Because they screw it up and spew misinformed drivel like Salon does. If they would have done a modicum of research, they would have found out the discovery is the sign of a gravitational wave embedded in the cosmic microwave background. This is more about the evidence for Alan Gurth, Andrei Linde, etc’s inflationary model, which covers up some of the unsolved gaping hole left by the big bang theory. Yes, the article does talk about the fact that it confirms inflation, but they always mix the facts up with some misinformation. As of yet, there hasn’t been any direct observation of gravitational waves. Not that it matters much because gravitational waves have been confirmed by indirect observations before even this one. For example, by observing two neutron stars orbiting close to each other, they have found behavior that matches those predicted by the existence of gravitational wave. Seriously, research! Or am I asking too much for a reporter these days?
First of all, yes, 3 planets doesn’t count as a “planet”, singular, I know, but it sounds better this way… Whatever, on to the topic.
While this is not the first time, it is pretty cool that three planets have been found in an open cluster. This one is called the Messier 67. Open clusters are group of stars numbering in the thousands that are born from the same gas cloud. So for example, Orion Nebula may one day be an open cluster! Anyways, these open clusters eventually dissipate and the stars go on on their own. As for why this is important is the fact that crowded open clusters are believed to be planet unfriendly. That doesn’t mean it is impossible, but it does mean that finding some make them quiet special and fascinating to study at.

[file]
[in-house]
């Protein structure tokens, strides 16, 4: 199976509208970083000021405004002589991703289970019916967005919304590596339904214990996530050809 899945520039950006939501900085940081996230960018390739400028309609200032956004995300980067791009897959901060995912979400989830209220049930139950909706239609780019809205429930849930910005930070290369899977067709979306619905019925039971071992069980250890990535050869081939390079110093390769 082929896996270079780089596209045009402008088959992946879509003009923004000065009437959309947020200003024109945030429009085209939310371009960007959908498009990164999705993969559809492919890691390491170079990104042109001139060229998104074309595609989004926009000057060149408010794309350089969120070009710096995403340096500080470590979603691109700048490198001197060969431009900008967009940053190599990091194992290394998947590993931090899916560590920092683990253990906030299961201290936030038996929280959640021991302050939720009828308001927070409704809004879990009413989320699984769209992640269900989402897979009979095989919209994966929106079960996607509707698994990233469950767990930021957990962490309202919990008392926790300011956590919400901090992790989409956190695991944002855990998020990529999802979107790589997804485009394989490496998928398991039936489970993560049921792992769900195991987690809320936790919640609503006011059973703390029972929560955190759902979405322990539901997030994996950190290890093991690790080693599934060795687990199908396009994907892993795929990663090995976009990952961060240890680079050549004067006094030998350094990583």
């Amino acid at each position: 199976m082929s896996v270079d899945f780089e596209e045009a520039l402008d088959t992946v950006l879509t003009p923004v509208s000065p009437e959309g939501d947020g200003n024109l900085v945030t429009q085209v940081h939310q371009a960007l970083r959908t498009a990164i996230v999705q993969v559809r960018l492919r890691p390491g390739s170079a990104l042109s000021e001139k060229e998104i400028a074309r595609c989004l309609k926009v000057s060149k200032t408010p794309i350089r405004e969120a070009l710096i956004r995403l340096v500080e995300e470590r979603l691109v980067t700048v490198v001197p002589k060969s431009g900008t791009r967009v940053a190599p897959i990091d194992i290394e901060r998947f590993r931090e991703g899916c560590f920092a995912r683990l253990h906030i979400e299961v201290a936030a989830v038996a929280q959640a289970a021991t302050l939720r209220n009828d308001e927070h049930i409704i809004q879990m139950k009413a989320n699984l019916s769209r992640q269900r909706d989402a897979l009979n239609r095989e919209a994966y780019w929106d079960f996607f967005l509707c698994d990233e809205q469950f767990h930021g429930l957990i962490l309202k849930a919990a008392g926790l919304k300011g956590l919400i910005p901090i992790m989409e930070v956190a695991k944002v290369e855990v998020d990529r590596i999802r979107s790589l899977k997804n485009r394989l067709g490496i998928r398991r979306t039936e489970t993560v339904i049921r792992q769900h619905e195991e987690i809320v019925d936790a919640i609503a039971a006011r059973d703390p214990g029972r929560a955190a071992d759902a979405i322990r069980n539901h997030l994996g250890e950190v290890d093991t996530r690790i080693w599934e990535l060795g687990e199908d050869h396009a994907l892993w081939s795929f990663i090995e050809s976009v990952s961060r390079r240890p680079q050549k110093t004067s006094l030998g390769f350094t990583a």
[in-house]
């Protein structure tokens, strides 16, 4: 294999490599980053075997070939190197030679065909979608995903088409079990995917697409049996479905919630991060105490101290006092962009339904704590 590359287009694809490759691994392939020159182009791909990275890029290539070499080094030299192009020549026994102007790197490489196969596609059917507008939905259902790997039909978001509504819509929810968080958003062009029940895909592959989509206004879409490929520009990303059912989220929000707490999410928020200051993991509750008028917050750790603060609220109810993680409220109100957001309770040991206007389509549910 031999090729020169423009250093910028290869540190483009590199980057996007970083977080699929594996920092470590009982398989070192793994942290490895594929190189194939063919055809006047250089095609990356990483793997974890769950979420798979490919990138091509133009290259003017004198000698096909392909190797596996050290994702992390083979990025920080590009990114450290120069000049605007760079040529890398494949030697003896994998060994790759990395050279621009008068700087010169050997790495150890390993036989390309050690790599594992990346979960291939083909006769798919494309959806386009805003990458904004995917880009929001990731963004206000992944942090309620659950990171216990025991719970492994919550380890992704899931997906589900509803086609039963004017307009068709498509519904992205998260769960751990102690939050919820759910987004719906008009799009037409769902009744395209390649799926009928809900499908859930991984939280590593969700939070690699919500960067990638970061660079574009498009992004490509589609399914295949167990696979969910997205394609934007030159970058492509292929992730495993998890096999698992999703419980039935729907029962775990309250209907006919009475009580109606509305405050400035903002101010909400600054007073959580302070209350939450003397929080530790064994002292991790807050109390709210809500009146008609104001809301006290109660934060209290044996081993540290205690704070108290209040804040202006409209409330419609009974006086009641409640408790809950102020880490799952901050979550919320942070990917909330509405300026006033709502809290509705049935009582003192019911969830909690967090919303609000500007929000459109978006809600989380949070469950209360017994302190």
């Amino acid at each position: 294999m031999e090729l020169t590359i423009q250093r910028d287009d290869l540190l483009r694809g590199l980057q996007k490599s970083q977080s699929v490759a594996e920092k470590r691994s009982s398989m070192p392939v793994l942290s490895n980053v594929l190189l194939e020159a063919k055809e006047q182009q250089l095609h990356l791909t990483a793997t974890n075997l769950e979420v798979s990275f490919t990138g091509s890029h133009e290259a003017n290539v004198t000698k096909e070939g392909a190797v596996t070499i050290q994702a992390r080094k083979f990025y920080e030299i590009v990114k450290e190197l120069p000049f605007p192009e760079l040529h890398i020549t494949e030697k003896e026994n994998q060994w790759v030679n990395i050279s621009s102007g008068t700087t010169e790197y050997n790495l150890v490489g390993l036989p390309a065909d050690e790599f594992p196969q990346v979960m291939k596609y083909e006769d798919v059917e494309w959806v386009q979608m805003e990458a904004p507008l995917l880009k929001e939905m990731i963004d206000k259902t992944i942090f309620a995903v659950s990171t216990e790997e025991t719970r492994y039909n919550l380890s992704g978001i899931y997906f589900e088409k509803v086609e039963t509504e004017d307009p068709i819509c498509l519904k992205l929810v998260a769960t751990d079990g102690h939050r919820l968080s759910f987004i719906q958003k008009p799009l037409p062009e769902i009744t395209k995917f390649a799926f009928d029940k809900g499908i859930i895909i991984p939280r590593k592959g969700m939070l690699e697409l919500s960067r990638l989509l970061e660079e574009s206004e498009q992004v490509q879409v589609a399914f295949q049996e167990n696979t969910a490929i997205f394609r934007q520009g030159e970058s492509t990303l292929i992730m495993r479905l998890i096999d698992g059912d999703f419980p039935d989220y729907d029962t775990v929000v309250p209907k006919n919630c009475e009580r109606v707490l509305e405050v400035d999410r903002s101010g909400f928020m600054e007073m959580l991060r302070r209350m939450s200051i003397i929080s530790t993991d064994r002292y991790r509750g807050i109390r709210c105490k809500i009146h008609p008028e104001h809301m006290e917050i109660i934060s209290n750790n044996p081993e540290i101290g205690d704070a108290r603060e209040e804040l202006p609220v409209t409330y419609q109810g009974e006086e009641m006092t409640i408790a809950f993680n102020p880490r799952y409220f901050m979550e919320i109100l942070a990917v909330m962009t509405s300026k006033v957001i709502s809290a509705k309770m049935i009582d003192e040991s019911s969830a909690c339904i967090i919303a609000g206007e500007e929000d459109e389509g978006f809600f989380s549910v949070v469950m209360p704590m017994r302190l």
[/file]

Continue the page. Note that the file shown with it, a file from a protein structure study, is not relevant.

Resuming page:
All three planets are gas giants. They were found by measuring the wobble of the parent star with the Doppler Shift. While we may not exactly know their size, we know their mass. They are 0.34, 0.40, and 1.54 times the mass of Jupiter. Let me remind you, of course, that all scientific measurements have uncertainties, and the one for the third one is particularly large, plus/minus 0.24. Interestingly, two of them orbit around sun like stars, although slightly less luminous than the sun (sun has luminosity 2, these two stars have luminosity 5). The planets themselves, though, orbit too close. They are the hot Jupiter varieties, and there is nothing like them in the Solar System. That similarity and contrast is what makes those planets very interesting. The planet more massive than Jupiter, on the other hand, orbit a giant star, but farther away. This one has what one might say a more reasonable orbit.
Other than that, there is not much more to say. They happen to be pretty cool because they were found in tight open clusters. You can look at the study, if you want all the nitty gritty details. You can also get a good summary from Universe Today here.
Notice how it would look so much larger than the moon? Now think about this. The Andromeda galaxy is around 2.5 million light years away. Imagine how large it has to be in order to look like that even from that unimaginable distance! In a way, this image gives you a sense of how large 100,000 light years (the visible part, there are invisible parts that stretches Andromeda to 220,000 light years) is, well not completely since such sizes are unfathomable, but this will do.